Here's a topic that is probably long over due.
Not too long ago I came across a person who told me that what was true for me was not true for him, and what's true for him may not be true for me. This would not be a big deal, if we were talking about the best burrito in the fast-food industry. But we weren't; we were discussing reality. Specifically, religion and beliefs.
Let me start by defining truth. Truth is a notion or idea that accurately describes reality as it is.
There are two categories that truth falls under. First, you have "relative truth". "Relative truth" is a truth like what my friend was promoting. A relative truth is one that can conflict with another, yet not cause any issues. These tend to be matters of opinion, perspective, and taste- such as one's preference for Taco Bell over KFC, while someone else can hold it the other way around. Have you ever heard someone say "Its freezing in here!", while the person standing right next to them says, "Are you nuts?! Its burning up in here!" The temperature (freezing or burning) of the room is a relative truth.
Second, you have "objective truth". This is a truth that is true whether someone believes it or not, proves it or not, or observes it or not. 1+1=2 would be an example of one of these truths. Two opposing claims in the same context cannot be both objectively true. Only one can be true. Now, many can be false (1+1=3; 1+1=4.2; etc...), but only one can be true.
Many people like to deny the existence of the second type of truth because by definition, it is quite intolerant of false notions (and labels them quite noticeably) and is exclusivistic. "Exclusivistic" means that it alone is true, and no other opposing claim (in the same context) can be true. It seems to me that in today's global society we want so badly to "get along" that we are willing to compromise the very notion of truth itself to accomplish it.
Unfortunately, for these people, the Law of Noncontradiction stands in the way. This law states that no two opposing claims can be true simultaneously in the same context. Anytime that someone attempts to escape this law, they affirm it. The way an escape is attempted is to simply say that it is incorrect- one does not need to try to justify it because it has already failed. The way the attempt at an escape has failed is that the person making the claim- that the law is incorrect- is saying that the opposite (contradiction) is not correct in the same context. The Law of Noncontradiction is an example of an inescapable objective truth.
This is why I always urge people to do their best to make sure that when they debate someone, they understand the other's position. If the two of you are debating an objective truth, but don't define a few things (establishing the context), then you could be debating when realizing that the fact that you are referring to different contexts is the solution to the problem. Part of establishing context is to avoid a strawman argument (I discussed this in my post "Misengaged in Battle") and defining your terms (I'll go more in depth on this one later in a series of posts).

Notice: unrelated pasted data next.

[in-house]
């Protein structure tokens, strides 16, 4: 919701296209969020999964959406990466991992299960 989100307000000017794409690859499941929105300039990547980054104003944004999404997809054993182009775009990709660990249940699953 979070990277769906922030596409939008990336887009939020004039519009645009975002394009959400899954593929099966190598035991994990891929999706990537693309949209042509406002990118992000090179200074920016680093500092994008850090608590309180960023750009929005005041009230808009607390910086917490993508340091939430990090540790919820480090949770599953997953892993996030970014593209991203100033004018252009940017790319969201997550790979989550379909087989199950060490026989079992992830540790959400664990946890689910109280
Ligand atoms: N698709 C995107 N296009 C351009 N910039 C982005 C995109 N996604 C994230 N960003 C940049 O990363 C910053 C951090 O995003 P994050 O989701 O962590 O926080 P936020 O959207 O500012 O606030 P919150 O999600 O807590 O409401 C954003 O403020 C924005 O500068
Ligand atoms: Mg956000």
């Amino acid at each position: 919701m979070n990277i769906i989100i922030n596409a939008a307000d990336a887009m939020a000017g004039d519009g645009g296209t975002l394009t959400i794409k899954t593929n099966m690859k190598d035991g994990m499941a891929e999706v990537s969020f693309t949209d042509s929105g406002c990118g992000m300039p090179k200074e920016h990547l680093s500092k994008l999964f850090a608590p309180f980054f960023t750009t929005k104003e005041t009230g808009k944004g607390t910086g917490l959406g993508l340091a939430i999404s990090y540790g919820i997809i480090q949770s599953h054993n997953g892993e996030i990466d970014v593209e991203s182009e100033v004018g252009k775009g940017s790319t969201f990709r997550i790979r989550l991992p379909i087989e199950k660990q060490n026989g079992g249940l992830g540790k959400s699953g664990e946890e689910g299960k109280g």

Objective truths are debated all the time in philosophy and theology. The most popular example is if there is a God or not. Another (less popular, but related) is if objective morals exist or not. Here's one that gets the emotional juices going- are all religions true or not?- or in another way- do all religions eventually lead to God (if He even exists) or not?
The different disciplines of science also search for objective truths. However, different from philosophy and theology, science focuses on the objective truths of nature. Please see my post "Consistency Among Disciplines" for more.
All of these truths (either from philosophy or science) are either true for everybody or they are false for everybody, regardless of anybody's opinion, perspective, or taste.
I have found that in a debate, it is crucial to establish if agreement exists between the parties as to whether or not the topic being debated is a "relative truth" or an "objective truth". If a topic is actually a "relative truth", then there really is no sense in debating (neither side will be held responsible for disagreeing with the other). If it is an "objective truth" then whoever is wrong (not, necessarily, who "wins" the debate) must recognize that the he will be subjected to the implications of disagreeing with the true side of the debate.
Ravi Zacharias gave a talk called The Basis for Truth. This talk was recently provided on Just Thinking. Here are the episodes:
Stuart McAlister from Ravi Zacharias International Ministries discusses truth on this episode of the podcast Just Thinking.
The Gospel in a Pluralistic Society- Part 2
Randall Niles recently posted a video on YouTube discussing the pursuit of truth. Here it is: